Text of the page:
As a follow up to its predecessor, Historical Dictionary of Sierra Leone introduces an improved amount of new entries missing in the previous volume. The Bo Government School, the Lebanese, and >Kande Bure, a 1970s political figure who became cabinet minister, all make new entries in this volume. However, still missing as in the previous volume is I. B. Taylor-Kamara, the first northern Lawyer, and Paul Dunbar, a prominent SLPP politician. There are also subtle issues which take away from the great work put into this volume. The lack of consistency in presenting entries in alphabetical order (e.g. Fula Mansa, Marlay Bokari, and Kande), is only compounded by a missing book index. The lack of separate entries for such items as the Bundo female secret society presents cross-referencing problems. Errors such as the discrepancy in Max Bailor’s birth date of 1929 and his tenure as chief electoral commissioner from 1888 to 1991, only steals away from the integrity of the work. Highly political and cultural in context, the volume fails to cover major religious institutions such as the St. George’s Cathedral in the heart of Freetown, Masonic Lodges, broadcasting and communications, the Internet, censorship, blogging, Libraries, and other contemporary relevancies, all of which are significant enough to be considered for entry.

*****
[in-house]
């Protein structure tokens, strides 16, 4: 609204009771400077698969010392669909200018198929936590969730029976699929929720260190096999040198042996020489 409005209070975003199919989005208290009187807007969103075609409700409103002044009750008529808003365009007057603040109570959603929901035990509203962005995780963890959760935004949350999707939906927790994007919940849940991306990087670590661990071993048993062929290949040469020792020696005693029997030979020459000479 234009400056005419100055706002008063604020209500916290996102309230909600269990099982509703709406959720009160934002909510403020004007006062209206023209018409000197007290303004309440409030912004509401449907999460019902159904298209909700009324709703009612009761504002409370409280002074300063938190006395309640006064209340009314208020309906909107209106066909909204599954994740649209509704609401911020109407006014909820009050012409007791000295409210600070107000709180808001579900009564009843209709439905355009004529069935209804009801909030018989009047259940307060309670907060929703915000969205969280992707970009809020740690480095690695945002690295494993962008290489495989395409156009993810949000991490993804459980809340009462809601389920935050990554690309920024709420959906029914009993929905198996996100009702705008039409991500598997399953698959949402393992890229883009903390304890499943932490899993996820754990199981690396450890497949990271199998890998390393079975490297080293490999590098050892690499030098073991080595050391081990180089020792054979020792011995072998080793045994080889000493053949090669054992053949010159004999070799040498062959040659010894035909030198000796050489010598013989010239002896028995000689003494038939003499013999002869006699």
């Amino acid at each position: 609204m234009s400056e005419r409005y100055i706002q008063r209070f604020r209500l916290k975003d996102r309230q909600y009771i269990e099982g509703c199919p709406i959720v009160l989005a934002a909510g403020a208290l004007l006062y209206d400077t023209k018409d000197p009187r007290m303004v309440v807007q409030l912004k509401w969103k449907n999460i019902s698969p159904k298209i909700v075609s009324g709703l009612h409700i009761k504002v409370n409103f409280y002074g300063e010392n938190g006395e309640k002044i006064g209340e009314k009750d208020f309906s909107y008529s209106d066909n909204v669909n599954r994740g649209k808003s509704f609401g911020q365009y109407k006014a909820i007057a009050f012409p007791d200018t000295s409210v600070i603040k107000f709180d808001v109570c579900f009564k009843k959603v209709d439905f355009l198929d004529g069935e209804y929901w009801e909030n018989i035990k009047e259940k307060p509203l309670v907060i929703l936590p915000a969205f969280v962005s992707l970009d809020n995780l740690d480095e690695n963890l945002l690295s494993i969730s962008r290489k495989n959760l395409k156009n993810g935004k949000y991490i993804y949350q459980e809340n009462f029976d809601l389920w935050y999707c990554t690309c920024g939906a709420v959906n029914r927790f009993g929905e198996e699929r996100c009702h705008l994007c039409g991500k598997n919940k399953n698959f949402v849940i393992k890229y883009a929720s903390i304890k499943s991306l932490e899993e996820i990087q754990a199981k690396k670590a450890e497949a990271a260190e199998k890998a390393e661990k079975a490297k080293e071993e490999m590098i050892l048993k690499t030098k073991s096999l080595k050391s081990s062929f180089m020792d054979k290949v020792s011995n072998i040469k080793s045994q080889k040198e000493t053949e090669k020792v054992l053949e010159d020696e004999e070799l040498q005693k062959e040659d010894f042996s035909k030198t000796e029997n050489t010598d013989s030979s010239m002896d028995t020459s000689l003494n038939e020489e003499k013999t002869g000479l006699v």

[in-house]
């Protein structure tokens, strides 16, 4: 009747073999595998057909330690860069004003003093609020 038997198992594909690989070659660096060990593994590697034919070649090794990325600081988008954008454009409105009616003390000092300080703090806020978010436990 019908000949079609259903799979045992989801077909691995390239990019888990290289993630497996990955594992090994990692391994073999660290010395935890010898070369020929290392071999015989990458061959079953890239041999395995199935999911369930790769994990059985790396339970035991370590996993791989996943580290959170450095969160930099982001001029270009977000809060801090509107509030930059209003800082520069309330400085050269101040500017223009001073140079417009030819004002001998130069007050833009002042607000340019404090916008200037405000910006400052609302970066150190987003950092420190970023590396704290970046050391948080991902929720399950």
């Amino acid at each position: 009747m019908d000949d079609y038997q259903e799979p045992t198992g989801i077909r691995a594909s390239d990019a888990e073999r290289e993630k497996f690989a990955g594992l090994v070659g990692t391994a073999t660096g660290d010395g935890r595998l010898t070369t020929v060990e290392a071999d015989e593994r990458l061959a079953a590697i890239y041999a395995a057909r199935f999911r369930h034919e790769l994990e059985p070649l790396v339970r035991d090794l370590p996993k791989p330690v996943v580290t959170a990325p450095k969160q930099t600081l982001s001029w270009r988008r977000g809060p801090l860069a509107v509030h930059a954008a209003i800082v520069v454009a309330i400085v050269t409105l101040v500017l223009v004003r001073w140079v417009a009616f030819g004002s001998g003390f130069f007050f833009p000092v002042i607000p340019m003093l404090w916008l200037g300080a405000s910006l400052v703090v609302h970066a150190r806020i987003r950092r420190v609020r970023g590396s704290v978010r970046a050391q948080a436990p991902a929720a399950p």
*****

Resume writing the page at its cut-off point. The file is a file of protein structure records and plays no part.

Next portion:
By unknown criteria, some educational institutions make the entries and others do not. Coverage of education within this volume is deficient without an entry for the Rio Pongas Mission or the Reverend Thomas Davy, an influential colonial educationist. Missing from the volume is a number of colonial figures who are integral to Sierra Leone’s history. Particularly frustrating for anyone searching for factual information, are the levels of subjectivity to be found within this volume. This is not surprising because oral tradition plays an important role in nearly all facets of Sierra Leonean life. It is therefore supposed that the rhetoric on spirits in secret societies is nothing more than the author’s traditional beliefs seeping into the work. Even more significant are claims that Creoles resented the Lebanese due to their dominance in trade, or that the latter threatened to “make the Creoles eat grass.” It is for this reason that Historical Dictionary of Sierra Leone can not be substituted for a standard history book and such claims can only be attributed to subjectivity or erroneous consensus that has been passed down throughout history.
The shortcomings of Historical Dictionary of Sierra Leone show how difficult a task it is to compile such a volume. Scope, cost, format, the rapid changes in events, and even subjectivity, can all make an immense difference. Some of these variables seem to have played a role in the quality of this literary output. Nonetheless, Historical Dictionary of Sierra Leone stands as one of only two historical dictionaries relating to Sierra Leone. C. Magbaily Fyle has yet again accomplished a mammoth task of educating us about Sierra Leone. Case in point, the volume is not an option for a history book on Sierra Leone. Rather, it is a great source for anyone looking for a general overview of the country, but particularly those who know what they are looking for.
William Augustus Sawyerr, Jr. University of Sheffield